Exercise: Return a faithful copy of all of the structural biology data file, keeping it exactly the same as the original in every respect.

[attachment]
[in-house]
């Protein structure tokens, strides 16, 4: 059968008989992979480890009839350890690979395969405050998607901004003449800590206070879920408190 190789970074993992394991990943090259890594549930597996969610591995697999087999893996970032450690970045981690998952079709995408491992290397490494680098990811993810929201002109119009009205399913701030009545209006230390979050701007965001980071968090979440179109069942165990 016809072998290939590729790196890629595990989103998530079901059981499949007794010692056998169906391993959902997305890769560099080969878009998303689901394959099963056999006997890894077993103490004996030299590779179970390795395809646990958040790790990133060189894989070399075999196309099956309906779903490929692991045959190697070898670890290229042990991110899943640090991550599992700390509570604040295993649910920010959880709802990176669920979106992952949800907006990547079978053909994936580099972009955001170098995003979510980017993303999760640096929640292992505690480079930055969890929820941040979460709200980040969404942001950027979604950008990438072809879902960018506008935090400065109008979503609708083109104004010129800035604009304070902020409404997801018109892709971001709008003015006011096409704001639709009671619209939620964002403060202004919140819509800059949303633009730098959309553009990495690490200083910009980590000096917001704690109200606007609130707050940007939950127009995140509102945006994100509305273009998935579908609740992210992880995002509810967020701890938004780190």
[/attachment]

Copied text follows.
[in-house]
């Protein structure tokens, strides 16, 4: 059968008989992979480890009839350890690979395969405050998607901004003449800590206070879920408190 190789970074993992394991990943090259890594549930597996969610591995697999087999893996970032450690970045981690998952079709995408491992290397490494680098990811993810929201002109119009009205399913701030009545209006230390979050701007965001980071968090979440179109069942165990 016809072998290939590729790196890629595990989103998530079901059981499949007794010692056998169906391993959902997305890769560099080969878009998303689901394959099963056999006997890894077993103490004996030299590779179970390795395809646990958040790790990133060189894989070399075999196309099956309906779903490929692991045959190697070898670890290229042990991110899943640090991550599992700390509570604040295993649910920010959880709802990176669920979106992952949800907006990547079978053909994936580099972009955001170098995003979510980017993303999760640096929640292992505690480079930055969890929820941040979460709200980040969404942001950027979604950008990438072809879902960018506008935090400065109008979503609708083109104004010129800035604009304070902020409404997801018109892709971001709008003015006011096409704001639709009671619209939620964002403060202004919140819509800059949303633009730098959309553009990495690490200083910009980590000096917001704690109200606007609130707050940007939950127009995140509102945006994100509305273009998935579908609740992210992880995002509810967020701890938004780190």